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 Post subject: YM2612 frequency range
PostPosted: Mon May 04, 2015 6:12 pm 
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I've been playing around with TFM and I notice that if the pitch is too high, I get a lot of noise. Is that the deal with a real YM2612, or is that an emulation problem? If this limitation is on the real YM2612, how do I know what the cut off point is? I heard that channel mixing is done by dithering/flickering through the 6 channels, but doesn't that mean that the 53kHz sampling rate is reduced to 9kHz?


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PostPosted: Tue May 05, 2015 10:07 am 
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Yamaha's FM synths are digital, so they deal with samples, and when you play a high enough frequency, you indeed get aliasing. In fact, when you turn the feedback all the way up, the "noise" you get is actually a mess of aliasing.

Also, the chip's clock is much higher than the chip's output sample rate, so the channel-cycling likely occurs at a faster rate than the sample rate.


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PostPosted: Tue May 05, 2015 1:07 pm 
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Location: Estonia, Rapla city (50 and 60Hz compatible :P)
The range is from infrasonic freqs (under 1Hz) to exactly half the sample rate for given clock (clock / 144), in case of PAL MD the highest freq is (53203424 / 7 / 144) / 2 ~ 26390.5873 Hz.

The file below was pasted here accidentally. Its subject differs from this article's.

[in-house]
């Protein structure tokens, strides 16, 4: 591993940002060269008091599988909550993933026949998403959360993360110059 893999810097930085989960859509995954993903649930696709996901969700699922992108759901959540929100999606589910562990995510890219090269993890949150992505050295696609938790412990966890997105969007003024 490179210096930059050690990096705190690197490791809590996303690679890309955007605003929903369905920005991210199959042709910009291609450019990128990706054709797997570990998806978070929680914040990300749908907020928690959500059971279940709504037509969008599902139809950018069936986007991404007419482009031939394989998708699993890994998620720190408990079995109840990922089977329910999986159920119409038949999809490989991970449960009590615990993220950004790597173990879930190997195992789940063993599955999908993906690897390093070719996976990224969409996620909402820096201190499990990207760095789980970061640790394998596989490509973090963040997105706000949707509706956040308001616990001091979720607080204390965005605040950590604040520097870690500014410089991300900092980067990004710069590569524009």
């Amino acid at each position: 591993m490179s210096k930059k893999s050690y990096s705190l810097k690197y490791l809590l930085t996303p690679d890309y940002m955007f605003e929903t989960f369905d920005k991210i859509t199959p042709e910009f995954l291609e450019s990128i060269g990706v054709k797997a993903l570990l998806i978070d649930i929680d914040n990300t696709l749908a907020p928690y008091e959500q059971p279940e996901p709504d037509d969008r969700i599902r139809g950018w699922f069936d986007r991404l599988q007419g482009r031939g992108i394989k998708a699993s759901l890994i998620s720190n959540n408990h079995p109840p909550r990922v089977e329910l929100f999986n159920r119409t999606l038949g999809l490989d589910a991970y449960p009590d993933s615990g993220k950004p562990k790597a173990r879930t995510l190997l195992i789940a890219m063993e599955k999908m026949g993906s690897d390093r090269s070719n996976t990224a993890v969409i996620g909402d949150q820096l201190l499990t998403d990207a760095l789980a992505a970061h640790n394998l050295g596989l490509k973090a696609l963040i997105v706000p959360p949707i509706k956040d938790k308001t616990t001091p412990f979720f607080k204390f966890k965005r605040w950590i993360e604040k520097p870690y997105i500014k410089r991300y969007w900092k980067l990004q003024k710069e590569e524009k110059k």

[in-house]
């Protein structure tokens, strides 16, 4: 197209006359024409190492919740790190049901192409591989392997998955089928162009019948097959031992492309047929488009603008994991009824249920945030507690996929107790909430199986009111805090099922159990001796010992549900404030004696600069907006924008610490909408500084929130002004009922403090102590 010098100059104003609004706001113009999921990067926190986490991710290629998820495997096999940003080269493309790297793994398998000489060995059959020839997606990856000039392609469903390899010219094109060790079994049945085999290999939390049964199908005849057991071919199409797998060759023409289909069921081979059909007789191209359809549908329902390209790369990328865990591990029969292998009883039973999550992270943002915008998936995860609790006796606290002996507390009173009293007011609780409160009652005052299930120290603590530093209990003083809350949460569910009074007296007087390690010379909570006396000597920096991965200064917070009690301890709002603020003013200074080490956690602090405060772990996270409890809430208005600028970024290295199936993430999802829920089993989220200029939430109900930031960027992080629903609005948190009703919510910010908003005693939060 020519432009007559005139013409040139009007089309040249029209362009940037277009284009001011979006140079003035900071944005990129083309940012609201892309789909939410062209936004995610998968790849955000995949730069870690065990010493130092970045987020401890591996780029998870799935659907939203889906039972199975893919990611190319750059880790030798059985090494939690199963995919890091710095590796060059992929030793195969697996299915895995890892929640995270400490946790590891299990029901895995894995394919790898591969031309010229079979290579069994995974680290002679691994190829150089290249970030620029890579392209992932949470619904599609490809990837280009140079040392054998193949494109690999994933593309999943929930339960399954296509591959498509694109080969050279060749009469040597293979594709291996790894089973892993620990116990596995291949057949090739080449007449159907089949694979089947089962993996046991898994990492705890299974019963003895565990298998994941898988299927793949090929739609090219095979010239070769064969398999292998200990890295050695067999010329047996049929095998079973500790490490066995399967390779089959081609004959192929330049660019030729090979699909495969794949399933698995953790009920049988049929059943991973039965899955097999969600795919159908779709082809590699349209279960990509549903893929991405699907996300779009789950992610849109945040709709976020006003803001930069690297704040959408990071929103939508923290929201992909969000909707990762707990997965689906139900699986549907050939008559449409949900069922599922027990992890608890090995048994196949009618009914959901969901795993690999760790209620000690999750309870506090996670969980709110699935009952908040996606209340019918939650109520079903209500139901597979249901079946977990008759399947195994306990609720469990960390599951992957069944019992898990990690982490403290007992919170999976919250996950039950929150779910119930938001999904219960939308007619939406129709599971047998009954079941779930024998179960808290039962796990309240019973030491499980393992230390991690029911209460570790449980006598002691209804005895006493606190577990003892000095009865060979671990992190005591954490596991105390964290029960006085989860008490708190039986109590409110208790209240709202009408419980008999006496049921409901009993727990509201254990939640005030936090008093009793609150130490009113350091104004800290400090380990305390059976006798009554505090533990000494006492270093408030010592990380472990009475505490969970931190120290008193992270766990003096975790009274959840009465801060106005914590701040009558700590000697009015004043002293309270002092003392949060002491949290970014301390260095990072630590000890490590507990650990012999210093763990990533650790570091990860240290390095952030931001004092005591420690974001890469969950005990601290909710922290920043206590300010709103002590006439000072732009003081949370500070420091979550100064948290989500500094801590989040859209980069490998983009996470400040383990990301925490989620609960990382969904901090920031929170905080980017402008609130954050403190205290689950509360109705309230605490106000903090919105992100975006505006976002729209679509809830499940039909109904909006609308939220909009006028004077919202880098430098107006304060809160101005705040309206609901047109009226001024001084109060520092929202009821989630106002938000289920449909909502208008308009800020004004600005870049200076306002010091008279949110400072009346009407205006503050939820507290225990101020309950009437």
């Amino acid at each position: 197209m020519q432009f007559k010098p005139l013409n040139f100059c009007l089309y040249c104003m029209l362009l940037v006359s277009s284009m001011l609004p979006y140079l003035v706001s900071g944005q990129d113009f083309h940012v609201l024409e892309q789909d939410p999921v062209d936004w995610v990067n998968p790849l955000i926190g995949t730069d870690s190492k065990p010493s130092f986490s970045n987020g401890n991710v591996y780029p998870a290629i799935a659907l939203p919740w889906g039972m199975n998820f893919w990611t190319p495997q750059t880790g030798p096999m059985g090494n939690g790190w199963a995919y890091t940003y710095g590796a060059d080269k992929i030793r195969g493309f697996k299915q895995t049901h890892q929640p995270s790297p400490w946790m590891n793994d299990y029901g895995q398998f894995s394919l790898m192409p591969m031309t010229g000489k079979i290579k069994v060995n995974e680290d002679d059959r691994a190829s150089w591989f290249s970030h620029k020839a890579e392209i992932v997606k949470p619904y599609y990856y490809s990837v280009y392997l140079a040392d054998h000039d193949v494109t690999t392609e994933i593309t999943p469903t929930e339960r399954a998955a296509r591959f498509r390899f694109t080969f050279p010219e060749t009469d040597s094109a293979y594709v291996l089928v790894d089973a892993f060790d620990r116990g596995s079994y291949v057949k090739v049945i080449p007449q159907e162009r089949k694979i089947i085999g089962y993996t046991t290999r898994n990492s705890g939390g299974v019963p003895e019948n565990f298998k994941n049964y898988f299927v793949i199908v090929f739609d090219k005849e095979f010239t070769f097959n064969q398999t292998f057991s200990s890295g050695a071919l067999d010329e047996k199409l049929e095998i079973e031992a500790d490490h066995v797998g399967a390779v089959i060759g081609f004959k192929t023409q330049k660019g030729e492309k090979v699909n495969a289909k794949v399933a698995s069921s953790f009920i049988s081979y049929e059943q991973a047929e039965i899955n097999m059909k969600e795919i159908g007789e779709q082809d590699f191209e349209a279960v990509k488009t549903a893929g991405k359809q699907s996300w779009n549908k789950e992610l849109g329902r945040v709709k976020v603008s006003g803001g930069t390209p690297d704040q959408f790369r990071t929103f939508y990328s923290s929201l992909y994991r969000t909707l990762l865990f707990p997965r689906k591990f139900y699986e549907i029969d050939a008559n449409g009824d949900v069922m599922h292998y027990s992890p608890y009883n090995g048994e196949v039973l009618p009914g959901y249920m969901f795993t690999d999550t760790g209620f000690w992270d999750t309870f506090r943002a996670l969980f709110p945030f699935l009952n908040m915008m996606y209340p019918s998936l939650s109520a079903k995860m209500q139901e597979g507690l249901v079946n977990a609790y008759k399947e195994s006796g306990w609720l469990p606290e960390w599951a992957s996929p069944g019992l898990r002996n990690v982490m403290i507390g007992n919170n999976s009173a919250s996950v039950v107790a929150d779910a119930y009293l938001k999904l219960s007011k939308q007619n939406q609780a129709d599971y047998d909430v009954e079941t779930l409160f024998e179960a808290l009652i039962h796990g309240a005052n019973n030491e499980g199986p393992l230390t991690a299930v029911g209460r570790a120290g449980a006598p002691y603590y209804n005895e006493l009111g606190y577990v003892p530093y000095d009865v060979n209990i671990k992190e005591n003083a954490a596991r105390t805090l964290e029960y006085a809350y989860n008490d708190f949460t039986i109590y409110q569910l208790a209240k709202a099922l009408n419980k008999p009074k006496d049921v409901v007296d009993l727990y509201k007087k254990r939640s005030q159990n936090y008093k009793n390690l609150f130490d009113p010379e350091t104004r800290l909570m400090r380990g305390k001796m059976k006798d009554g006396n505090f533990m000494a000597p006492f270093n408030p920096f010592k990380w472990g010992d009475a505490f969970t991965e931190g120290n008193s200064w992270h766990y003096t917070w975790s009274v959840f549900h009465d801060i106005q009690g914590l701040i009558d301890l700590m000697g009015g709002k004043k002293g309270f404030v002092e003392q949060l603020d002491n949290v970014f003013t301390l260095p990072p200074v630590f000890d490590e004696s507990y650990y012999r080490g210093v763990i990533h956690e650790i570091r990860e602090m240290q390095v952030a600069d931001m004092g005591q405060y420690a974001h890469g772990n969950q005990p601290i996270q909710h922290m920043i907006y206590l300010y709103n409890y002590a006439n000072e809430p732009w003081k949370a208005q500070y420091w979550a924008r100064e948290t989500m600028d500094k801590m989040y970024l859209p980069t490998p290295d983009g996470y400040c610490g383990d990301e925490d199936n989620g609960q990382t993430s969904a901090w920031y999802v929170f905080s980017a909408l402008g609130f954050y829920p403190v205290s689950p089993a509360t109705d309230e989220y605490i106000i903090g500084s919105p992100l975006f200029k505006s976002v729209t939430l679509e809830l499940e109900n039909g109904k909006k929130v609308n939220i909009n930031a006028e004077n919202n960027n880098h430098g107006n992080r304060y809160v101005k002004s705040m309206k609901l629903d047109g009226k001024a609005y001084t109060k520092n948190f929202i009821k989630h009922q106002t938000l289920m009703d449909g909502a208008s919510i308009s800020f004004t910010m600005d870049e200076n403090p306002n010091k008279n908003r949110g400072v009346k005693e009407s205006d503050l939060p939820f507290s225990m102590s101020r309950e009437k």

Aliasing plays a huge role in how the instruments sound, and the more harsher your instrument is the higher harmonics it gets, the more it affects your sound. All the fuzz and noise is from the aliasing. If you don't want that noise adjust the KeyScale parameters to get ADSR progress quicker (behaviour of real instruments) and perhaps make instruments especially for the higher notes which have increased TL values for some of the operations.

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PostPosted: Tue May 05, 2015 4:57 pm 
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Could it be possible for an emulator to sound better than the real thing?


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PostPosted: Tue May 05, 2015 4:59 pm 
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psycopathicteen wrote:
Could it be possible for an emulator to sound better than the real thing?

Of course. Emulators can do the same thing, or something different. If there's something you think is better, they can do that too. At least, if they're well made.


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PostPosted: Wed May 06, 2015 1:03 pm 
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psycopathicteen wrote:
Could it be possible for an emulator to sound better than the real thing?

They always sound better than the real thing actually, to rather breaking points even >.>; (try listening to Thunder Force IV's guitars without any sort of low pass filtering and you will understand what I mean, your ears will bleed - Sonic Spinball's guitars suffer from the same issue) The only point where they sound worse is in the edge cases which aren't emulated even remotely properly (usually involving SSG-EG or using the wrong emulated rate).


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PostPosted: Thu May 07, 2015 11:40 am